wine is essentially farming

Why are we not selling brands?

Do you ever wonder why there are more than 70,000 wineries in France but the media only talk about a few brands?

In France, all the news articles revolve around the Grands Crus Classés of Bordeaux, the most expensive Burgundy in the Côte d'Or, and the Big Houses of Champagne. Same logic with other countries, excepting the list is usually shorter.

Looking for a good bottle of wine and finding only those big names, is a bit like searching for a good person and coming up with George Clooney, Elon Musk and the Kardashians.

They are rich and famous for sure, but from my experience, there are ordinary people who have a much greater impact in my life than the movie stars and news celebrities. Just like there are a lot of small wine producers who are offering much better value for money than the big brands.

Shall we dedicate more attention to the wine and the people that really matter to us?


Here is my take on it:

Big brands are ubiquitous, they produce volume and consistency, sourcing grapes from an entire appellation, region or country. They have economy of scale that enable them to sell wine at a very low price and flood the market with cheap commodity wines. The quality is not there, commercial wines taste is generic and boring, what they lack in depth and character is replaced by branding. It doesn’t really matter if the wine is Australian, Chilean, Italian, Spanish or French, Big Brands are competing on price only, typically selling wines below $20/bt in supermarkets and grocery stores.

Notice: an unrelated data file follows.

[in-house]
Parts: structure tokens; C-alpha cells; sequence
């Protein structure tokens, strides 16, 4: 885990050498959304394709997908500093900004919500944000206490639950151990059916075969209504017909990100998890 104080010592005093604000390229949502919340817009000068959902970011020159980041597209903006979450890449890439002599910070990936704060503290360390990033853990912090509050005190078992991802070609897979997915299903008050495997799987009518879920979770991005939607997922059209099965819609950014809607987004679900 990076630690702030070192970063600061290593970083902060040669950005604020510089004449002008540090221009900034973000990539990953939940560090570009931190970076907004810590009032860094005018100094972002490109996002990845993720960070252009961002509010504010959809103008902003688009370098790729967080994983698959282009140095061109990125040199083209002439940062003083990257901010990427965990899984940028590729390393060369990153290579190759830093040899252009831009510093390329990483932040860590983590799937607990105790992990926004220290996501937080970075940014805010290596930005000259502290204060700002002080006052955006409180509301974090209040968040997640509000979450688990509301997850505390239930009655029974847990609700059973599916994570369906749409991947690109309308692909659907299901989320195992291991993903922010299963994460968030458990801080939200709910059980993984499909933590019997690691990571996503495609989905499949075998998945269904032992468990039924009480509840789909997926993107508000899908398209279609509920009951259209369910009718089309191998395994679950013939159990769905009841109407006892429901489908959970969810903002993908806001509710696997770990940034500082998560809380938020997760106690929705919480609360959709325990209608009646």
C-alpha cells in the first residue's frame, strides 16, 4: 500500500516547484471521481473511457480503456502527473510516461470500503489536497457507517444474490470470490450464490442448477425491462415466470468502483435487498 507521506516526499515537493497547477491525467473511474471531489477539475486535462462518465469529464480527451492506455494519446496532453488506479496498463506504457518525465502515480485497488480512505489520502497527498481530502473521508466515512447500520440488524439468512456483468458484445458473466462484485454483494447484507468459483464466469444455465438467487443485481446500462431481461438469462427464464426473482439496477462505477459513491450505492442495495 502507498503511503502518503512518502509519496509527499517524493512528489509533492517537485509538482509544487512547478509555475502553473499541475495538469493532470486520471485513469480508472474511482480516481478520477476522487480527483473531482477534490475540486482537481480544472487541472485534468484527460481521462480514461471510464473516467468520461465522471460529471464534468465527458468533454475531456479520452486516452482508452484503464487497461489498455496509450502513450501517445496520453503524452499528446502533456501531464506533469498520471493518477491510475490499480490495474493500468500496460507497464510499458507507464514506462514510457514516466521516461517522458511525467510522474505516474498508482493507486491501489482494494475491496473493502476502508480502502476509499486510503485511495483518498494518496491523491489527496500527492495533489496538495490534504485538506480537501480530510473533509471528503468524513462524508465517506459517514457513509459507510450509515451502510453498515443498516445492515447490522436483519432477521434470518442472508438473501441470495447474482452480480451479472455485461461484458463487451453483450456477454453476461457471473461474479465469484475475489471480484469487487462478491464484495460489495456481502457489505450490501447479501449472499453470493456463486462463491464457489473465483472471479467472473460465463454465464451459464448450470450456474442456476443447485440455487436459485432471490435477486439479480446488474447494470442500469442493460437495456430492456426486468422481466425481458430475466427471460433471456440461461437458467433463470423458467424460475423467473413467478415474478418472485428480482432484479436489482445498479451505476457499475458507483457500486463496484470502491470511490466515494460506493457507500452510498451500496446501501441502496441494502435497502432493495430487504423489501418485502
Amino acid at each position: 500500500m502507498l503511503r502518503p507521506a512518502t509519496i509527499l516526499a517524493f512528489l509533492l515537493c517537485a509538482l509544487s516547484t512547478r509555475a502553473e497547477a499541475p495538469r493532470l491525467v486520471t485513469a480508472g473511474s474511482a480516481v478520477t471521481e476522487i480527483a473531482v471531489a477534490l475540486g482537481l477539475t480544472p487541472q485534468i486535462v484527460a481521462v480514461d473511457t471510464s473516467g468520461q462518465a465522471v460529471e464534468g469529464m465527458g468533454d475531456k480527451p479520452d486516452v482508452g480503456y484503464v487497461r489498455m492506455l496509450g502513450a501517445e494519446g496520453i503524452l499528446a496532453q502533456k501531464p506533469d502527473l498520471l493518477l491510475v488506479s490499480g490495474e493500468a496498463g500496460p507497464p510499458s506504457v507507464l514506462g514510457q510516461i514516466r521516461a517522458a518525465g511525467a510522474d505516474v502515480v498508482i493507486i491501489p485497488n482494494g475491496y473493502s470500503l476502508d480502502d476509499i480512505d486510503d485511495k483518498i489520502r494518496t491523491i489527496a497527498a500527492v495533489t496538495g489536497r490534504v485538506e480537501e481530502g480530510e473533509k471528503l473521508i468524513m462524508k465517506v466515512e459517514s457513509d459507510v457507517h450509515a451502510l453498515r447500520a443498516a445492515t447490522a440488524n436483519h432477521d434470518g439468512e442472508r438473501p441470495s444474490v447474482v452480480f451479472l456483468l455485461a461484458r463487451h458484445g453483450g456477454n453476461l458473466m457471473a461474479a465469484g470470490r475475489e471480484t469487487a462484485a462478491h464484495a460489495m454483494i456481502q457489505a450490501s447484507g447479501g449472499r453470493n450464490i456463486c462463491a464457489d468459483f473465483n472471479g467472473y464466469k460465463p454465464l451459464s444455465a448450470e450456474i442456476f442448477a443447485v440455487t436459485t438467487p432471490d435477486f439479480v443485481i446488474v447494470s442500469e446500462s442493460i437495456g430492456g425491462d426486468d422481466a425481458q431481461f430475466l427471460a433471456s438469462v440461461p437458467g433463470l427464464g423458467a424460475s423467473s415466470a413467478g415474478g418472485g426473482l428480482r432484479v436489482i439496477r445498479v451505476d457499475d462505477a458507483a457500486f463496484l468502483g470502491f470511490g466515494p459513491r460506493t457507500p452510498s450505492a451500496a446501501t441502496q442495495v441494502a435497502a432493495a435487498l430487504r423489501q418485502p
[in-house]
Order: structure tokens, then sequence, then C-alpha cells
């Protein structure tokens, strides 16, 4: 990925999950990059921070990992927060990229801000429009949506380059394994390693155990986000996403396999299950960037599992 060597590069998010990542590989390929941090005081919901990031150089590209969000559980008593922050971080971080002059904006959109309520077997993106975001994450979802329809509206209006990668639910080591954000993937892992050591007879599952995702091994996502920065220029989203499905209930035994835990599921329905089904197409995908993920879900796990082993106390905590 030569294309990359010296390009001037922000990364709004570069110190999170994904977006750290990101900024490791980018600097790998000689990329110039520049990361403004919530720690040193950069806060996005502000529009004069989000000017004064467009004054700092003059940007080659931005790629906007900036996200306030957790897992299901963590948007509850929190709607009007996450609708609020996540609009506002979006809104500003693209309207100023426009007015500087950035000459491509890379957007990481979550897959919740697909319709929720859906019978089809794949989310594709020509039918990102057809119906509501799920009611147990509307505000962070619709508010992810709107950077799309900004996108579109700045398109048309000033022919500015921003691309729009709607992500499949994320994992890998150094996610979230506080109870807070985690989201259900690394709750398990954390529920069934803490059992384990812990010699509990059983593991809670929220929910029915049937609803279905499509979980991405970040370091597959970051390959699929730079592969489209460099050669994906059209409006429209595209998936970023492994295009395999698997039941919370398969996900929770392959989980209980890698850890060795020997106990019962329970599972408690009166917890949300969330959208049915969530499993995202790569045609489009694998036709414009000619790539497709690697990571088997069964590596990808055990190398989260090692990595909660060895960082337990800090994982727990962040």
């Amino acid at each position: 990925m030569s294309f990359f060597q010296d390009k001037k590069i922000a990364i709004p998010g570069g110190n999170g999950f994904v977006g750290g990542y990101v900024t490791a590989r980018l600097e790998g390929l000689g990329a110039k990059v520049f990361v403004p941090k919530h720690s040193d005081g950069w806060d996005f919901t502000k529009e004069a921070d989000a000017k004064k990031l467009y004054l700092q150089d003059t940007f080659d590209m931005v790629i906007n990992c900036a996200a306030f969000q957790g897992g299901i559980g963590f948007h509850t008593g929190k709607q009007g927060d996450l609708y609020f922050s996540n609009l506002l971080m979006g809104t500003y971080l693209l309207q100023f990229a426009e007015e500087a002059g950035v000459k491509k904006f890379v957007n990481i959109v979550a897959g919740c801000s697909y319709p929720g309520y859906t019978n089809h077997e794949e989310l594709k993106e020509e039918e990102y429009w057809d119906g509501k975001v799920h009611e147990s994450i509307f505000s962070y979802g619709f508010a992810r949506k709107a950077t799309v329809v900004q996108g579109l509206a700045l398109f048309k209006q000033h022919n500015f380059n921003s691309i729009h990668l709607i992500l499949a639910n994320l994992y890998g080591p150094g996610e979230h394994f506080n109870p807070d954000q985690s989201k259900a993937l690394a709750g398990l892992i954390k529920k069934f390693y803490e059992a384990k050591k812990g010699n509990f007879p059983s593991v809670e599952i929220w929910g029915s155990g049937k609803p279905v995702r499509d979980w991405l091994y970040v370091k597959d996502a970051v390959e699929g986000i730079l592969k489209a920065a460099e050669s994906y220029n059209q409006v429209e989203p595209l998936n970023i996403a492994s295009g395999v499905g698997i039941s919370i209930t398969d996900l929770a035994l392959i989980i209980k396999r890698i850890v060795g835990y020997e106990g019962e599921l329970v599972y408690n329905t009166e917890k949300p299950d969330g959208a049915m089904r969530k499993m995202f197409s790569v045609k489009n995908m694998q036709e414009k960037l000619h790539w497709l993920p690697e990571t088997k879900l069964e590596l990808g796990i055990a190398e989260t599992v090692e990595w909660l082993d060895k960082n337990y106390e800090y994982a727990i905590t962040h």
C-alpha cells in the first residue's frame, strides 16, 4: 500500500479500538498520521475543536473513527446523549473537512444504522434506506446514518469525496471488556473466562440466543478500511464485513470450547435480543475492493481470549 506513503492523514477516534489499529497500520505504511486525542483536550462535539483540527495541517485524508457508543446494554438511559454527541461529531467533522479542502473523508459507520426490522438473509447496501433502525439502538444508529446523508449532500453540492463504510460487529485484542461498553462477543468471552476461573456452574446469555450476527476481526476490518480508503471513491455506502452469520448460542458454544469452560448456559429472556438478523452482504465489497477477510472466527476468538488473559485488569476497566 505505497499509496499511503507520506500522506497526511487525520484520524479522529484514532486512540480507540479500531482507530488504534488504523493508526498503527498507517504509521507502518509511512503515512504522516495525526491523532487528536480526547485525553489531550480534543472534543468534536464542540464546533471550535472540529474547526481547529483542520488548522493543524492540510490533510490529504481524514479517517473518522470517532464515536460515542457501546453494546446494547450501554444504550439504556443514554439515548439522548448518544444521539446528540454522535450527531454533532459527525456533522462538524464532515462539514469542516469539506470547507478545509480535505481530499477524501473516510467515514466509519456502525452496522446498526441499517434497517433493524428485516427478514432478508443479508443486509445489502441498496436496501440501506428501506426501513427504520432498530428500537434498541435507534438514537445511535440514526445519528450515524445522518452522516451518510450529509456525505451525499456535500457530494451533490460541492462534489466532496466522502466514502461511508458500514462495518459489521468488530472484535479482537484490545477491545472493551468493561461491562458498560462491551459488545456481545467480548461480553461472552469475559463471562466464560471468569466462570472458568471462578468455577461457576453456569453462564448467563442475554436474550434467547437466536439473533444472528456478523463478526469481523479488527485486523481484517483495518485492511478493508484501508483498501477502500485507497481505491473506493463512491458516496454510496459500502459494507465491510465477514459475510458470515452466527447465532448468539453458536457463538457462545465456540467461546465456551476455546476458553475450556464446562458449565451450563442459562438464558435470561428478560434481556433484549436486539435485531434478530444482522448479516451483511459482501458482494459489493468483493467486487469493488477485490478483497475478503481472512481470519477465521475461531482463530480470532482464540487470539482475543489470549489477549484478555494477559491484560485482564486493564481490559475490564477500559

Luxury brands, on the contrary, produce high quality wines, usually selling for $100/bt and above. Sky is the limit. They also spend a lot of money in advertising and promotion to stay on top of everyone’s mind and convince us that their products are luxurious, fine and rare, exclusive.

Luxury brands are selling dream and status, navigating the realm of conspicuous consumption, also known as the Veblen effect, the demand for a good increases as the price increases. Ironically, their products are often available in supermarkets and Duty Free Shops all around the globe. The marketers coined this combination of mass markets and prestige as ''masstige''.

It is a vicious circle, because the more advertising you do, the more expensive it gets, the harder it is to sell and the more marketing you need... Consumers end up paying for everything around the bottle, ads running in TV, radio and magazines, SEO and social media campaigns, promoters in nightclubs, fancy labels and packaging, merchandising like corkscrews, coasters, tote bags, wine glasses and even wine fridges, they also give 100s of bottles FOC to secure big accounts and regularly host and sponsor VIP events, of course all the costs are incorporated in their pricing, so in the end we are definitely not paying for the wine itself.

wine accessories, goodies bag, merchandising

Wine is made with grapes after all, even if you buy a prime growing land and hire additional manpower, source the best equipment, only use natural corks and heavy glass bottles, it shouldn’t cost more than $50/bt to produce the best wine in the world. The winemakers and distributors are entitled to make a profit of course, so we should be able to get the best wines for $100/bt. Why should we pay 10 times more? Conspicuous consumption or delusion?